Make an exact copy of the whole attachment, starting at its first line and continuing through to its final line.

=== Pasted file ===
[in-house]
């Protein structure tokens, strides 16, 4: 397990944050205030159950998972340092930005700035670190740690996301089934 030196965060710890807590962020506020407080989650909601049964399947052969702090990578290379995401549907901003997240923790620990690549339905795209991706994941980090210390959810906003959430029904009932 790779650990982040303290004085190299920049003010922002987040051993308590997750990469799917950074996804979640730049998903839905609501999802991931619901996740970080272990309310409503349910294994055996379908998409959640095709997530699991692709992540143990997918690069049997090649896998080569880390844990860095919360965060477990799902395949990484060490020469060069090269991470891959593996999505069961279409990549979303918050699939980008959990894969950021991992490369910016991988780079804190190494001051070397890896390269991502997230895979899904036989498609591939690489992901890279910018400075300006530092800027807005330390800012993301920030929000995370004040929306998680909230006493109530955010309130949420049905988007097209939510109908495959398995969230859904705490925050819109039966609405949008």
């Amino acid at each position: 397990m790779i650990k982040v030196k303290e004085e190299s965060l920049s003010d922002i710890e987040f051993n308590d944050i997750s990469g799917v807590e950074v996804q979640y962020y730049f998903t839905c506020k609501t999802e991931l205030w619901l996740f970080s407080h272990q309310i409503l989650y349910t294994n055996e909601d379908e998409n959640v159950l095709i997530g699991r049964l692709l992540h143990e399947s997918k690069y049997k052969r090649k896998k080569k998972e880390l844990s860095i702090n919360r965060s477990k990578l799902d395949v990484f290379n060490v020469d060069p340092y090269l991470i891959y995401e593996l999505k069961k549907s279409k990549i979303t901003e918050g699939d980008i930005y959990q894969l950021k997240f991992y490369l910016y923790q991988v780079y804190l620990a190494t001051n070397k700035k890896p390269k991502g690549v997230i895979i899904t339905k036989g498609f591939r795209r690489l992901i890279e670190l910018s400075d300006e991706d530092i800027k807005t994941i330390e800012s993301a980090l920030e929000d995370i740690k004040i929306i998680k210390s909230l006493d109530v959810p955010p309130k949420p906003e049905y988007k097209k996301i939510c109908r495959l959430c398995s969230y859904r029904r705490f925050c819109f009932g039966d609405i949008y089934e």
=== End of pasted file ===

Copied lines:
[in-house]
């Protein structure tokens, strides 16, 4: 397990944050205030159950998972340092930005700035670190740690996301089934 030196965060710890807590962020506020407080989650909601049964399947052969702090990578290379995401549907901003997240923790620990690549339905795209991706994941980090210390959810906003959430029904009932 790779650990982040303290004085190299920049003010922002987040051993308590997750990469799917950074996804979640730049998903839905609501999802991931619901996740970080272990309310409503349910294994055996379908998409959640095709997530699991692709992540143990997918690069049997090649896998080569880390844990860095919360965060477990799902395949990484060490020469060069090269991470891959593996999505069961279409990549979303918050699939980008959990894969950021991992490369910016991988780079804190190494001051070397890896390269991502997230895979899904036989498609591939690489992901890279910018400075300006530092800027807005330390800012993301920030929000995370004040929306998680909230006493109530955010309130949420049905988007097209939510109908495959398995969230859904705490925050819109039966609405949008």
């Amino acid at each position: 397990m790779i650990k982040v030196k303290e004085e190299s965060l920049s003010d922002i710890e987040f051993n308590d944050i997750s990469g799917v807590e950074v996804q979640y962020y730049f998903t839905c506020k609501t999802e991931l205030w619901l996740f970080s407080h272990q309310i409503l989650y349910t294994n055996e909601d379908e998409n959640v159950l095709i997530g699991r049964l692709l992540h143990e399947s997918k690069y049997k052969r090649k896998k080569k998972e880390l844990s860095i702090n919360r965060s477990k990578l799902d395949v990484f290379n060490v020469d060069p340092y090269l991470i891959y995401e593996l999505k069961k549907s279409k990549i979303t901003e918050g699939d980008i930005y959990q894969l950021k997240f991992y490369l910016y923790q991988v780079y804190l620990a190494t001051n070397k700035k890896p390269k991502g690549v997230i895979i899904t339905k036989g498609f591939r795209r690489l992901i890279e670190l910018s400075d300006e991706d530092i800027k807005t994941i330390e800012s993301a980090l920030e929000d995370i740690k004040i929306i998680k210390s909230l006493d109530v959810p955010p309130k949420p906003e049905y988007k097209k996301i939510c109908r495959l959430c398995s969230y859904r029904r705490f925050c819109f009932g039966d609405i949008y089934e």